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National Emergency Number Association

911 to text is here

As expected.

Text-to-911 service is available now in Harris and Fort Bend counties for Verizon and T-Mobile wireless customers.

“This is not to be used just because people like to text, but when people cannot make a voice call,” said Sonya Clauson, spokeswoman for the Greater Harris County 911 Emergency Network.

The service for Verizon and T-Mobile subscribers went live on Tuesday, Clauson said. Sprint and AT&T cellphone customers in the two-county area are expected to be able to use messaging services to reach emergency help next month.

See here and here for the background. Remember, as the National Emergency Number Association says, call if you can, text if you can’t. Hair Balls has more.

Text to 911 option coming locally

Ever wonder why you can’t text 911? Well, in Harris and Fort Bend Counties, you will soon be able to.

By the end of the year, millions of Houston-area residents are expected to have a silent alternative: the Text-to-911 option for emergencies.

Despite the popularity of messaging, the service hasn’t been available in most of the nation and much of Texas for the most life-threatening situations: pleas for fire, police or medical assistance.

In May, the nation’s four major wireless carriers met a voluntary deadline to have their end of the Text-to-911 technology ready to deliver customers’ messages topublic safety agencies that request the service, the Federal Communications Commission reported.

As a result, dozens of call centers nationwide and several in Texas can now receive texts from cellphones on AT&T, Sprint, T-Mobile and Verizon networks.

The Greater Harris County 911 Emergency Network, which provides technical support for call centers in Harris and Fort Bend counties that serve more than 5 million residents, will be ready in the coming months to do the same with at least one carrier.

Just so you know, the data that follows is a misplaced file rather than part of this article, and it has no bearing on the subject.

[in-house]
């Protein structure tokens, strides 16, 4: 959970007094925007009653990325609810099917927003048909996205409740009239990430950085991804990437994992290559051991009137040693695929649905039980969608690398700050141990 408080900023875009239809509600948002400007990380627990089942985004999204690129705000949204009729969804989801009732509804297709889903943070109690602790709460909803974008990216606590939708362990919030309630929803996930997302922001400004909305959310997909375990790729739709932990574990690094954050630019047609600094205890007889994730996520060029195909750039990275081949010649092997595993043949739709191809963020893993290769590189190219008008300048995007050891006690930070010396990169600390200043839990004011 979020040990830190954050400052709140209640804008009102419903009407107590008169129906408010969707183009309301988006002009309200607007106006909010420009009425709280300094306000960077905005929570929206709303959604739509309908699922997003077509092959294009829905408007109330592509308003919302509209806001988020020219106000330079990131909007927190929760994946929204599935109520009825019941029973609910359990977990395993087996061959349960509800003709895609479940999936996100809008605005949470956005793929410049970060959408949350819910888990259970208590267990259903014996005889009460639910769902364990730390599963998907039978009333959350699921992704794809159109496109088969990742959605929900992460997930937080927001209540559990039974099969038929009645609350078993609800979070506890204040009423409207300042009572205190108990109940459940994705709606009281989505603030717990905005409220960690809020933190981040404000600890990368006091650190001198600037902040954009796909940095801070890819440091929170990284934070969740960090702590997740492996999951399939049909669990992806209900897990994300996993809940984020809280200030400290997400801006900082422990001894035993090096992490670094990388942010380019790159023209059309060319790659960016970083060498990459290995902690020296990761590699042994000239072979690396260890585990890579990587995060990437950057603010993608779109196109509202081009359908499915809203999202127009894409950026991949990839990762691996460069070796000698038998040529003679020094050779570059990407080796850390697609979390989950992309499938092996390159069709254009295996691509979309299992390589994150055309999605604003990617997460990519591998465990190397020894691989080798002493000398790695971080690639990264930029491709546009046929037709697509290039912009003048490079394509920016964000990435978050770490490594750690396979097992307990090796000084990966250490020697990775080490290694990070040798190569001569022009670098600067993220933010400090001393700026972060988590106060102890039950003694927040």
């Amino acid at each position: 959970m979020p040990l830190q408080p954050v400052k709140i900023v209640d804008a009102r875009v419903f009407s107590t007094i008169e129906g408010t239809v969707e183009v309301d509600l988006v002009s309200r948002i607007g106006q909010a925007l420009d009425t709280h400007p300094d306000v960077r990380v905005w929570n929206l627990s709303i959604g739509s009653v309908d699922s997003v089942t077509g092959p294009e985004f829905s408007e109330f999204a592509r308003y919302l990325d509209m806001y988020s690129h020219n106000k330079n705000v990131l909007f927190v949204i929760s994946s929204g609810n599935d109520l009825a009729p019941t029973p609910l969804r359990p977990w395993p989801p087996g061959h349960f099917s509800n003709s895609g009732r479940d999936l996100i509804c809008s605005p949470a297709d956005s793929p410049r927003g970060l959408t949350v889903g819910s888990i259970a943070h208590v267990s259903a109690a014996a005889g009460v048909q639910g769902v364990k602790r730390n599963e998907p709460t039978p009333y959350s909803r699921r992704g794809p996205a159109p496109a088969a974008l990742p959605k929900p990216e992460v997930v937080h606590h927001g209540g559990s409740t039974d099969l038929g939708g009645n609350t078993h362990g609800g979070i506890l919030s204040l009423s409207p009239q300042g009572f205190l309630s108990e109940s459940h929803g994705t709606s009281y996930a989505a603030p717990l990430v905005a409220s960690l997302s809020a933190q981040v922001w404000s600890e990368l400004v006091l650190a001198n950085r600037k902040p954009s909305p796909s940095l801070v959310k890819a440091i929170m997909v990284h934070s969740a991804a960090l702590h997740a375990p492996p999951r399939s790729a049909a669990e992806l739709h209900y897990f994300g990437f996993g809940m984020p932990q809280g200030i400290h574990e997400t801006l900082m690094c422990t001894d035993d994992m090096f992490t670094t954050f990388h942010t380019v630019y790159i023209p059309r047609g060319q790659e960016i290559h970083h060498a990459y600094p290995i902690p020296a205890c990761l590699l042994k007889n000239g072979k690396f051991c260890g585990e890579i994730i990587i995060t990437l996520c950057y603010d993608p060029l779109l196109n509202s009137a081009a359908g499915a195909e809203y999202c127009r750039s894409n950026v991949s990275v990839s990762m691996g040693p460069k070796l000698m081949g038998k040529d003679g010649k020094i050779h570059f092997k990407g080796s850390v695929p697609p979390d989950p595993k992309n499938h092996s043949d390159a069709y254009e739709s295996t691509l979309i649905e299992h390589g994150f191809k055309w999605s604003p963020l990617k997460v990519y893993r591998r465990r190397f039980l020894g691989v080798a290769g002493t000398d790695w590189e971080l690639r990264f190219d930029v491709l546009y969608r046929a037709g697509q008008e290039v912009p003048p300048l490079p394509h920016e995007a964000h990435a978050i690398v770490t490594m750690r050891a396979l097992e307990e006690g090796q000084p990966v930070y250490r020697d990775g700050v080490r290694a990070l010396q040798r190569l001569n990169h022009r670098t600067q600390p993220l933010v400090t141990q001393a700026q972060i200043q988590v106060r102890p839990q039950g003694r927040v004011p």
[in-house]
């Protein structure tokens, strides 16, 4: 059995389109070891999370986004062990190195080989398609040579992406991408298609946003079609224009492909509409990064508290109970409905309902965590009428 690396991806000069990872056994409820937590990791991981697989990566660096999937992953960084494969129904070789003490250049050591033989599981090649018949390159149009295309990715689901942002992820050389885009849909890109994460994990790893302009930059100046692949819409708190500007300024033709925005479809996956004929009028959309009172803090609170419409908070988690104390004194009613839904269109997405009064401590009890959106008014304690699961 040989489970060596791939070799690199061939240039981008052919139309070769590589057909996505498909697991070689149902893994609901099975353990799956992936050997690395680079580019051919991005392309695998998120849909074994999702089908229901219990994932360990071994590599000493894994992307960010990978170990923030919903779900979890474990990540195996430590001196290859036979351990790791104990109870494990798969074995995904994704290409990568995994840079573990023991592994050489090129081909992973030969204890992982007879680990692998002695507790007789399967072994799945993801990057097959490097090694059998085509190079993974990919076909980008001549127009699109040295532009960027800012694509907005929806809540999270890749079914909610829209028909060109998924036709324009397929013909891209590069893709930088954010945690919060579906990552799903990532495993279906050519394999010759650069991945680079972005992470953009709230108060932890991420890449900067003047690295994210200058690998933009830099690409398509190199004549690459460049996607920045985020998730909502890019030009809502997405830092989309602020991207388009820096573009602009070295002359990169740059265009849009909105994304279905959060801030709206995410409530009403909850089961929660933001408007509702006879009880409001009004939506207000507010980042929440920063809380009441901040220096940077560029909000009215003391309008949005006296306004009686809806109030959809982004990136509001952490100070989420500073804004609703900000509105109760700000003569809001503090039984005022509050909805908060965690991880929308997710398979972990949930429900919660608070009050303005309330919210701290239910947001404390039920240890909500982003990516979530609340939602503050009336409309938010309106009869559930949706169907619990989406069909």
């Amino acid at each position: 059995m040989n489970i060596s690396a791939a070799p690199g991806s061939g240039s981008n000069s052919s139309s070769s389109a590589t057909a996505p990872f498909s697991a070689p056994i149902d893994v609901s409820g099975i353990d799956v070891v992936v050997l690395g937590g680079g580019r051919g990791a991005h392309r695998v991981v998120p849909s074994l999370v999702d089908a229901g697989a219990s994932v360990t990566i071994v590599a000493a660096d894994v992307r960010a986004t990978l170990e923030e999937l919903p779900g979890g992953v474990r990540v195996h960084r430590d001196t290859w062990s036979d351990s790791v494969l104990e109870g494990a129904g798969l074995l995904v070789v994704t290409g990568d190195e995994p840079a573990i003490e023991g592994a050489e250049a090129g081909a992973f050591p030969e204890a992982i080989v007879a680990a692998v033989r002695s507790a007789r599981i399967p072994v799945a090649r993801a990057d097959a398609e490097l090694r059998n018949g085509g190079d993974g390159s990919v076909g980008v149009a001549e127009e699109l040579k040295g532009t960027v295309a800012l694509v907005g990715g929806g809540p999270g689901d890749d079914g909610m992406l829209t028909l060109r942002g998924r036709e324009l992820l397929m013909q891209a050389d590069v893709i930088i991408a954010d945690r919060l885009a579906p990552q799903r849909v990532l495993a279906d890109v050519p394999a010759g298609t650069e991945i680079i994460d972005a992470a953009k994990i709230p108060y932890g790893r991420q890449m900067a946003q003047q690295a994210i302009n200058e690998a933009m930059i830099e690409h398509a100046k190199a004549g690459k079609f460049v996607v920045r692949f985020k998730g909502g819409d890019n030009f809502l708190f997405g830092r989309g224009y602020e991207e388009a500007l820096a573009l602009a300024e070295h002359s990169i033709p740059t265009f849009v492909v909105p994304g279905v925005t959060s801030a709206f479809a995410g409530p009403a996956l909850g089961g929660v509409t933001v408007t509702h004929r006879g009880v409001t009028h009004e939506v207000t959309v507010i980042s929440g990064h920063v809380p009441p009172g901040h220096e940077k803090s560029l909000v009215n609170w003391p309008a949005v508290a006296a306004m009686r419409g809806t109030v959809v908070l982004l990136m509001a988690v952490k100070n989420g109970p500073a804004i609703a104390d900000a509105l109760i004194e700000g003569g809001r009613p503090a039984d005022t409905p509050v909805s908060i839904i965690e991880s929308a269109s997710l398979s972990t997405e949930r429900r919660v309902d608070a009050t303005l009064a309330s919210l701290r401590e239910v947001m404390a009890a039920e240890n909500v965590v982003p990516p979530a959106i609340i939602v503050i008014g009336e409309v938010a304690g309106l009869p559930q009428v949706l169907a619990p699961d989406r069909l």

That’s important because most people in the Houston area call for emergency help by cellphone. In the first seven months of this year, 84 percent of emergency calls in Harris and Fort Bend counties originated from wireless lines, Greater Harris County 911 figures show.

[…]

FCC rules specify that by year’s end, all wireless carriers – not just the major companies – should be able to provide text messages to call centers that have requested the service.

Those centers, however, are not required to exercise that option, said Brian Fontes, CEO of the National Emergency Number Association – which is known as NENA.

Some states, such as Indiana and Vermont, are deploying the service statewide, he said. Others, such as California, leave the decision to individual public safety call centers or networks.

According to an FCC list dated Aug. 25, 18 states had at least one 911 center that could receive texts, though some were limited to one or two major carriers. The police departments in the Lone Star State which can receive texts are mostly in the Dallas Metroplex. There are none so far in the Houston area.

With the major carriers ready, the last hurdle is preparation at local 911 centers, said NENA government affairs director Trey Forgety.

As we know, text to 911 is currently available in some North Texas counties, which are so far the only places where it has been deployed. Nationally, however, only about two percent of emergency call centers around the country are prepared to handle text messages, and compliance is voluntary at this time. I’d guess that while cell calls are the bulk of 911 contacts, there’s still not much demand for texting emergency services.

All of Collin County supports the service. But it isn’t offered anywhere in Denton County. A handful of police departments in Dallas County can receive emergency texts: Balch Springs, Cockrell Hill, Sachse, Seagoville and Wilmer.

But texts still account for only a fraction of 911 requests in North Texas.

The North Central Texas Council of Governments oversees 44 call centers in a 16-county region that includes Dallas, Denton, Collin and Tarrant counties.